Night fishing on a lake is a relatively safe and relaxing way of angling for those fish that typically shun the shallows during bright daylight hours – especially plus-sized brown trout. Dress warm and refrain from drinking a lot of liquids for obvious reasons. Frequent entry and exit from the water is discouraged at night in the interest of safety, since this is when most tubing mishaps occur. Again, for safety sake, I also encourage fishing with a partner at night just in case a problem does arise. The possession and use of a personal life vest should be a part of your gear complement as well, especially at night!

Night fishing also calls for simplifying your terminal tackle for the task at hand. Tandem fly rigs are put aside in favor of a single fly – usually a big streamer – and leaders are further shortened to minimize the potential for nasty tangles. Tandem flies and barbed hooks are notorious for catching one fly in the net mesh while the fish, still attached to the other fly, goes ballistic in its bid to escape. This is a recipe for lost fish and tackle, darkness only amplifies the problem. Carry a good head lamp or other form of compact flashlight, but use it sparingly. Once you've turned on the light, it will take several minutes for your night vision to return. You might be surprised how well you can tie a triple surgeon's knot, and etc., in the dark, once you've trained yourself to do so by feel alone.

Thoughts on Lines and leaders

If I could have only one fly-line for stillwater fishing my first choice would be one of the specialized "Stillwater" lines currently on the market. Scientific Angler's, Rio, and Cortland all produce these lines, which consist of a transparent material bonded to a monofilament core, have a very slow sink rate, and are less visible to the fish than traditional sinking lines when submerged.

Secondly, unless I'm fishing "dry" during a specific insect hatch, I do not advocate floating fly lines for stillwater fishing. Floating lines are much too subject to the effects of wave action, which usually translates to a large belly in the line and loss of direct control of the fly. If a fish strikes, the angler has to remove the excess line before it tightens and sets the hook. Using a Stillwater line and keeping your rod tip slightly submerged will prevent wind influence and allow you to maintain direct contact with the business end of the terminal tackle.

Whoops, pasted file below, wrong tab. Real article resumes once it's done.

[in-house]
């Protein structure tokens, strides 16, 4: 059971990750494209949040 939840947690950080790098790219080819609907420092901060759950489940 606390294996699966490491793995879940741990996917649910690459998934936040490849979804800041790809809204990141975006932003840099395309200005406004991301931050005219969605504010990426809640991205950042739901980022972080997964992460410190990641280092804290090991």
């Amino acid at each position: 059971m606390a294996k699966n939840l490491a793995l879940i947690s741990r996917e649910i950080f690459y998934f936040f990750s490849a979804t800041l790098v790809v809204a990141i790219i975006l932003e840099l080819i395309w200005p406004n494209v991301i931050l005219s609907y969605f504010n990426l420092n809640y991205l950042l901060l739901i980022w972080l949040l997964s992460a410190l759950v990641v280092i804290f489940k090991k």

As stated at the beginning of this article, I did then, and still do, keep a set of sinking shooting-heads and a spare spool loaded with the running line with me when I'm on the water – just in case I have to go depth probing. The "heads" are neatly packaged in a wallet and range in sink rates from "intermediate" to #5 fast-sinking. Changing spools and lines is quick and easy, affording a great deal of flexibility to meet changing conditions. If you choose not to invest in a set of shooting-heads, a #3 or #4 fast-sinking line on a spare spool will still allow you to get the fly down quickly.

For leaders, I suggest that you fit the leader and tippet to meet the conditions at hand. If ultra clear water and spooky fish dictate the use of extra long leaders and tippets – somewhere in the fourteen to fifteen-foot range – then do it. But keep in mind that leaders of this length are difficult to control in the wind. Consequently, my general rule of thumb is: the shorter the leader the better, as long as I can still consistently catch fish. Much has been written about keeping the fly in the fish's strike zone and shorter leaders allow you to keep the end of your sinking fly line and the fly in close proximity. As a result you can use the known sink rate of the line and the countdown method to gauge the depth at which the fly is being presented.

I like and use Umpqua "Power Taper" leaders, which come in six-foot, seven-foot-five inch, and nine-foot lengths. Depending on the pattern(s) and methodology I'm using at the time, I'll usually add a foot or two of fluorocarbon tippet in an appropriate "X" rating. The "weight-forward" Power Taper leaders facilitate turning the fly over in the wind and alleviate a lot of the frustration associated with fishing in stiff breezes – which are pretty much a constant companion while fishing in our western lake and reservoir settings.

Stillwater Fly Patterns